In The Footsteps of Saint Paul, by Edward Stourton

Voyage round a father of the church
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Saint Paul is the most paradoxical of figures: a Jewish zealot who enjoyed citizenship of the Roman empire that oppressed the Jews, a passionate Christian who could argue like a Greek philosopher, and both the Church's first recorded persecutor and its founding father. This accumulation of contradictions has meant he has attracted more than his fair share of biographers. By contrast, the bibliography for Saint Peter, the rock upon whom Jesus built his church, would hardly fill the back of raffle ticket.

Saint Paul is the most paradoxical of figures: a Jewish zealot who enjoyed citizenship of the Roman empire that oppressed the Jews, a passionate Christian who could argue like a Greek philosopher, and both the Church's first recorded persecutor and its founding father. This accumulation of contradictions has meant he has attracted more than his fair share of biographers. By contrast, the bibliography for Saint Peter, the rock upon whom Jesus built his church, would hardly fill the back of raffle ticket.

Edward Stourton, now one of the anchors on Radio 4's Today programme, has also become the custodian of that station's God-slots, presenting documentaries on matters religious that include a fresh look at Saint Paul. This is the book of the series. Rather than picking away at Paul's writings in search of enlightenment, Stourton's narrative trips jauntily along round the sites associated with the apostle, from his birth-place, Tarsus (a first-century BC Oxford or Cambridge) through Damascus, scene of his evidently undramatic conversion, to Antioch: "the Roman Empire's Beverly Hills". Into the travelogue Stourton weaves Paul's Letters and Epistles.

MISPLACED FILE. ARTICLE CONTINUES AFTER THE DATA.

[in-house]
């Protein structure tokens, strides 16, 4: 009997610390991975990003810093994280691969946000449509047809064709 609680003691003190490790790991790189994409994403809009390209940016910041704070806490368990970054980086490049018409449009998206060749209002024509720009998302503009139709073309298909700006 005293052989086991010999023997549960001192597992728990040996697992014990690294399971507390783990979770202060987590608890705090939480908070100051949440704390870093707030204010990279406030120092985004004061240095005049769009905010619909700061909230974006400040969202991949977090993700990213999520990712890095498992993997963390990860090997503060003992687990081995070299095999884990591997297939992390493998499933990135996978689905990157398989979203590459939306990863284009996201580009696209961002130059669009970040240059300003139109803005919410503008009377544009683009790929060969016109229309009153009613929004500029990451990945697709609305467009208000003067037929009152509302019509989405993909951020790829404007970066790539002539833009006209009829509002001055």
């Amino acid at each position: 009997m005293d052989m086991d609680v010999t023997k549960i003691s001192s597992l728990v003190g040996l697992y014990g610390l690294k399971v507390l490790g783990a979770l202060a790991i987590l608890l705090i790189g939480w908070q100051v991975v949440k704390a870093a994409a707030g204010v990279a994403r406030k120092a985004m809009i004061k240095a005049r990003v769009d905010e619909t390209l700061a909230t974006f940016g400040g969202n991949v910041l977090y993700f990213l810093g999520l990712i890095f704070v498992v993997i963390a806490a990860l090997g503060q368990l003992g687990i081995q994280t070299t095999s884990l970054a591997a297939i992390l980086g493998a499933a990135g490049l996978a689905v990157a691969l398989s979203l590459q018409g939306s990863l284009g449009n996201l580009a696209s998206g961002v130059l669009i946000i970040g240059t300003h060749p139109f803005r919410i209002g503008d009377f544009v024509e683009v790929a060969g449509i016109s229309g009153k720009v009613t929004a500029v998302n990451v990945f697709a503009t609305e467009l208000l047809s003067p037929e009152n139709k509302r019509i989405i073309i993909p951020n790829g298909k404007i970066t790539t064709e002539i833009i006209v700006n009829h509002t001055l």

This is the sort of walking-and-talking history pioneered on the small screen by David Starkey and Simon Schama, but without the intrusion of their egos. Stourton is the most charming of guides, but where he surprises is in his Biblical scholarship. If you have ever been curious about Paul - by repute an intolerant misogynist who poisoned Christianity with his sexual pessimism - but have never got beyond the first chapter of the dry books churned out about him by grey pedants in theological colleges, then Stourton is your man.

He manages to bring Paul's character alive without resorting to invention or sleight-of-hand. The biography is firmly rooted in New Testament texts, most notably the Acts of the Apostles - written, it is believed, by Paul's admirer, the evangelist Luke.

The Good Book is an extremely hard document to get right. At the extremes are those who say it is either all made up, or all literally true. Both overstate their case. The Bible offers a beguiling combination of handed-down eye-witness accounts, history, additions to suit the needs of the time of writing, polemics and - in the case of the New Testament - stories concocted to fulfill the prophecies of the Old.

In drawing out what his biblical writings can tell us about Paul, Stourton strikes the right balance. He sifts the texts, refers to scholarly findings and compares them with what history can reveal. To it all, he adds a healthy dose of commonsense and hindsight. Out of this pleasing melée emerges a Saint Paul for the 21st century. Rather than a hook on which to hang Christian myths, teachings and prejudices, he is flesh and blood, anchored in history and complete with a context in which to read his writings and interpret them for ourselves. Stourton's book is an admirable achievement.

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